Solatorobo said:

He was a good man. Yes, I don't agree with everything he said, but he wasn't a douche about anyone who disagreed with him, he was surprisingly respectful.



Mario500 said:

"In recent years, Ebert's health had been impacted by cancer. In 2002 he lost his jaw — along with his ability to speak and eat normally — to thyroid cancer"

Roger Ebert actually lost part of his jaw and his ability to speak in 2006, not 2002.



guest37 said:

apart from the fact that he attacked video games as a hodge podge of nonsense, he was just another lucky basement kiddy with a webcam (yes i know, he used a VHS or betacam camcorder back then but i am making a similar analogy) who was able to get himself on broadcast media. how was this old man any different from the thousands of informed reviewers we now see online on youtube, vimeo and so on? he wasn't.
we can have this discussion without being nasty, thank you — TBD



Mario-Man-Child said:

That's very sad news. I read his reviews all the time on IMDB.
Are video games art? who cares, it is in the eye of the beholder



SirQuincealot said:

@Gameday i play many games, and a few have been close to art maybe, but i dont really feel it can be art when you are controlling it, art is something that you let happen to you, not the other way around

there are some that probobly get close (fallout 3/ portal 2) but even than you dont come away from those changed as much as a movie like Cloud Atlas, which i personally think is the point of art, to emotionally affect someone on a deep level. Maybe some people can view video games like that (as art as very personal) but dont see video games that way.

Any suggestions that you can think of that will change my viewpoint?



SirQuincealot said:

@Captain_Balko i too get emotions like joy and sadness when playing video games, but those are very surface emotions, art should connect on a deeper level than that, it should make you think, it should make you question things (life the world, whatever) and while nintendo does make excellent video games that are enjoyable i would not consider them art. many may disagree,

but i will say this and it probobly applies to most people that video games have never made me cry.



SirQuincealot said:

@BestBuck123 for someone who claims to be a fan you sure miss the point, critics write what they do not to tell people what to see, but to start a discussion about it, to say who cares its in the eye of the beholder is to discredit every artist ever. artist do what they do to get a emotional response from people, and to say who cares takes away the entire point of art (which is essentially arguing about which is better) and im sure thats how the artists like it



JebbyDeringer said:

There was a huge uproar when he claimed video games are not art, I was one who completely agreed with him. Blockbuster video games especially take their plot lines (as shallow as many of them are) directly from movies. The original Call of Duty ripped it's plot directly from the WWII movies that were big at the time, it was complete Deja-Vu. Granted you can say that most blockbuster movies aren't art either, they are just explosions. There are games worthy of calling art though being interactive it's hard to classify them as such. I think Ebert would have enjoyed some of the more subtle games like Machinarium, Limbo, and others I can't think of at the moment. If any game is art it's a stylish game that doesn't require you to be a "gamer" to enjoy.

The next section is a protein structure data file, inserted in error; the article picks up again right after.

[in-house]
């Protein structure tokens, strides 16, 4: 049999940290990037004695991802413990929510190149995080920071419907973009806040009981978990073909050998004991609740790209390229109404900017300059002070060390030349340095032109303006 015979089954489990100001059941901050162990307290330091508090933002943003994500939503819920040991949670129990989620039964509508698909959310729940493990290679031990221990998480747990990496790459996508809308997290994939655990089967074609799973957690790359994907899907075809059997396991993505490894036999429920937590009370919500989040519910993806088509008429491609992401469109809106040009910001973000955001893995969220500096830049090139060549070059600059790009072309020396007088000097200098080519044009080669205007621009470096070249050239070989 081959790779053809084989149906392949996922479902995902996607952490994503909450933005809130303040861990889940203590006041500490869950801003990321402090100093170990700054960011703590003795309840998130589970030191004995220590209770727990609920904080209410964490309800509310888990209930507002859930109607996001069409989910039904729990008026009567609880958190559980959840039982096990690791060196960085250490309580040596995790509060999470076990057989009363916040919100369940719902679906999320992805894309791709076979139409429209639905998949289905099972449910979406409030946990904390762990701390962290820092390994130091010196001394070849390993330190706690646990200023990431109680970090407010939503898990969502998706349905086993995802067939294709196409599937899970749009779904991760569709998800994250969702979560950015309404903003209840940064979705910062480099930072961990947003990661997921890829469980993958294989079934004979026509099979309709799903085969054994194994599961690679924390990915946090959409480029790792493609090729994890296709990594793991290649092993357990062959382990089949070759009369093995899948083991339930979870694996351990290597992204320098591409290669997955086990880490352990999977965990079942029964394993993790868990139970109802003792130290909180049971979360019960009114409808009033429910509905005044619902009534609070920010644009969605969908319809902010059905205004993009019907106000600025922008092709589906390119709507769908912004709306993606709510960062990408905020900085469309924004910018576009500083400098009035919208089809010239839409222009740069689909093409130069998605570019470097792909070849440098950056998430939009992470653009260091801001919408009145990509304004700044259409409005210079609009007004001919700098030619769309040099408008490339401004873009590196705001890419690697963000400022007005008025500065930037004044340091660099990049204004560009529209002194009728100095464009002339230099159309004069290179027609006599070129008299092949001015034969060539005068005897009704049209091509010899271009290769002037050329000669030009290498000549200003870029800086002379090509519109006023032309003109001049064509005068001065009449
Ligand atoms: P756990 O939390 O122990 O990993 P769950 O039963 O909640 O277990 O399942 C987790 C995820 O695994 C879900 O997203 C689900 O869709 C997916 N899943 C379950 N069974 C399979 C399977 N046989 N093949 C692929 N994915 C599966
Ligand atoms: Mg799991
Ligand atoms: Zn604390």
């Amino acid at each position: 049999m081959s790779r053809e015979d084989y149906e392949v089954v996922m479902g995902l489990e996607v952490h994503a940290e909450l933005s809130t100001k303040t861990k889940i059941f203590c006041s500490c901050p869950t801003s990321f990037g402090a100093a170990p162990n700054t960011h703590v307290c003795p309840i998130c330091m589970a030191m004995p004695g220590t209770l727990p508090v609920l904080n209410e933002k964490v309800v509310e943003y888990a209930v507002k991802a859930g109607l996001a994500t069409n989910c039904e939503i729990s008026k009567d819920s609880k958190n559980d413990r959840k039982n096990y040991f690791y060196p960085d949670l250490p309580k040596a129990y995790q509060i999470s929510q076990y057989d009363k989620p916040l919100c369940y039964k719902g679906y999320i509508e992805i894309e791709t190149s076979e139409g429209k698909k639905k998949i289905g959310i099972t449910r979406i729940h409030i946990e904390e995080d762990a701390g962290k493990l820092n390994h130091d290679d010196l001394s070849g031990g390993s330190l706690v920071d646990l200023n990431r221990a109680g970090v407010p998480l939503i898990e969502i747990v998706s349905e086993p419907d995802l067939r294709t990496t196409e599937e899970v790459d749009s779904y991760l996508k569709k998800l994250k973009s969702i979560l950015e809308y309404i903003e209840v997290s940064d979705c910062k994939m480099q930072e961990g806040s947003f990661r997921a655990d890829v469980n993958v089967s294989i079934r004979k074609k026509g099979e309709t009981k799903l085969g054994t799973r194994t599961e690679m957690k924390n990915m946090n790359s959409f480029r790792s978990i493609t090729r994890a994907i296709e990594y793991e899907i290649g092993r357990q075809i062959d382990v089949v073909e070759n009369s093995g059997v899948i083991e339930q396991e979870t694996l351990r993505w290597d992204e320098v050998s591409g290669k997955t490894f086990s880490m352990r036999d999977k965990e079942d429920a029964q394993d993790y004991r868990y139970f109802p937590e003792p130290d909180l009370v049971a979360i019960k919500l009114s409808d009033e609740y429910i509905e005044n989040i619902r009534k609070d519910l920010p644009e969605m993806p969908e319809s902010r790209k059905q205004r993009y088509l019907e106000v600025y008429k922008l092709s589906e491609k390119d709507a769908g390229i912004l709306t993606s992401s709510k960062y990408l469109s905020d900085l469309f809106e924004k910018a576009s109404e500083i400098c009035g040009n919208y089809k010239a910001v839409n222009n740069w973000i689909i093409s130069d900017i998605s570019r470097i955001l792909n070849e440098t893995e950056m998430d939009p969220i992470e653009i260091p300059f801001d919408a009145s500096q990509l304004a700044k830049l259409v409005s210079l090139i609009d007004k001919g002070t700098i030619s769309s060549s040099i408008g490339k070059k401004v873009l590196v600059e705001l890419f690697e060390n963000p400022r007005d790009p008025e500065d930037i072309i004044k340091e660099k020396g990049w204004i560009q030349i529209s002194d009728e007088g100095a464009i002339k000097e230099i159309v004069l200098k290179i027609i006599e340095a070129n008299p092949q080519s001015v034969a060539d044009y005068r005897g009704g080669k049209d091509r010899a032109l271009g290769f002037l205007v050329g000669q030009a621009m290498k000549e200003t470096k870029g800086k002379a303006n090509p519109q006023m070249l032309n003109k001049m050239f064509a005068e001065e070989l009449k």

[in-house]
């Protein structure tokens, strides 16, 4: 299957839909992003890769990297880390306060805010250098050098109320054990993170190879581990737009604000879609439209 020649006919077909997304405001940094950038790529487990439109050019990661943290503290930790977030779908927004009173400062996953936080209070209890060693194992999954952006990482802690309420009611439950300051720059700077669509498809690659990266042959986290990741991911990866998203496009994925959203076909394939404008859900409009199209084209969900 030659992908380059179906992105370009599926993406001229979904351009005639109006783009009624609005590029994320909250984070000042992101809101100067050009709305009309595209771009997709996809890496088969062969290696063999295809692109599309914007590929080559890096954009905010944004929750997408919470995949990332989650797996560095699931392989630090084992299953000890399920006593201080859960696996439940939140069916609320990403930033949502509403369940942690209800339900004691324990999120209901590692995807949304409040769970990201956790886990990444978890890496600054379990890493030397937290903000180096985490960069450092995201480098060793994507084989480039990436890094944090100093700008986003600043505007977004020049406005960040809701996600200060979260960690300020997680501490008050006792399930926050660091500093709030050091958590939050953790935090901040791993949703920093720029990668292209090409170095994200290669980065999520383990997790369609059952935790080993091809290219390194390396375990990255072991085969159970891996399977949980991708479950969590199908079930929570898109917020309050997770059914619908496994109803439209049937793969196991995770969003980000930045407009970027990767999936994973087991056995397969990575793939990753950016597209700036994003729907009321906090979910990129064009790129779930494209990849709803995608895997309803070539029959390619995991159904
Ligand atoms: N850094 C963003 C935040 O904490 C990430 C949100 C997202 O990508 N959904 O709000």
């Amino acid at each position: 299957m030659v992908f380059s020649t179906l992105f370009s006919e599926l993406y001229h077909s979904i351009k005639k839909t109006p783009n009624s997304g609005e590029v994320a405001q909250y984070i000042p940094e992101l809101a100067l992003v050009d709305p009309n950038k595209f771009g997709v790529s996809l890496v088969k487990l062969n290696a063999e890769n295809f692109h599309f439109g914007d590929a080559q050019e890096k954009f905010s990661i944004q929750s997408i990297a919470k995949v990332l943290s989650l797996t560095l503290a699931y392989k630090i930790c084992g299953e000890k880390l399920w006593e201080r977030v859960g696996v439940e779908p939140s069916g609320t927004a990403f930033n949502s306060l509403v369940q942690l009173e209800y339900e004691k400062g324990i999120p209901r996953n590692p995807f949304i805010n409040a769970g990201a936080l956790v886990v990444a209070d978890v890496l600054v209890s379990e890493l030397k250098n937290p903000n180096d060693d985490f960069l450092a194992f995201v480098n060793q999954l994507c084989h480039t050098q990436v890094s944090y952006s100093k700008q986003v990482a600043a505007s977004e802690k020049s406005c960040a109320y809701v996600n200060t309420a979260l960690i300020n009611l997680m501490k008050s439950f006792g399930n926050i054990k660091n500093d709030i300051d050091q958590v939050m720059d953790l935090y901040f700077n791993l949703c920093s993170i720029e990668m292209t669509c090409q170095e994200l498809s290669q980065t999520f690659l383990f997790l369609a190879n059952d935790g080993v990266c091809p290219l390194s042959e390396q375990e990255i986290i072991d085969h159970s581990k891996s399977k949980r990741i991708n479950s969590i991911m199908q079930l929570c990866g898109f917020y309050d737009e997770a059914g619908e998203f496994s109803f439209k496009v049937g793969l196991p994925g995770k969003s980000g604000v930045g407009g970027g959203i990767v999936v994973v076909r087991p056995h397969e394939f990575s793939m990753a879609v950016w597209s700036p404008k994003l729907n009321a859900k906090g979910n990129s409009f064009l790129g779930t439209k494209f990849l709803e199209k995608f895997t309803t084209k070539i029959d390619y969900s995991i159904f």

AlexSora89 said:

I think his stance on VGs changed definitely when Wreck-It Ralph (3/4 stars review IIRC) gave the audience the possibility to explore gaming in a respectful (both to newcomers and hardcore gamers alike) way.

The article's ending is as poignant as it gets. RIP, Roger.



Captain_Balko said:

@SirQuincealot Okay, let's look at it from a different viewpoint. Novels are considered art. The part of a novel that makes it "art" are the themes explored. The same goes for movies. A major aspect of art is exploring themes.
Many video games do an absolutely excellent job of exploring themes - especially RPGs. These themes are often as potent as themes explored in movies, novels, short stories, et cetera. The thing is, a video game involves writing a story like many other forms of art. So, maybe one can argue that the interactive segments of a video game aren't art, but professional writers write stories for video games, just like professional writers write screenplays or novels, and the writers of these games include themes and take their work very seriously. The point I'm trying to make can be outlined in the following syllogism.
Good Themes indicate Art,
Video Games often use Good Themes,
Ergo, some Video Games are Art.

As for the idea of something "changing you", I can honestly say that video games have changed me more than movies or novels. After finishing games like Legend of Zelda: Skyward Sword and Dragon Quest IX, I couldn't help but think differently about things.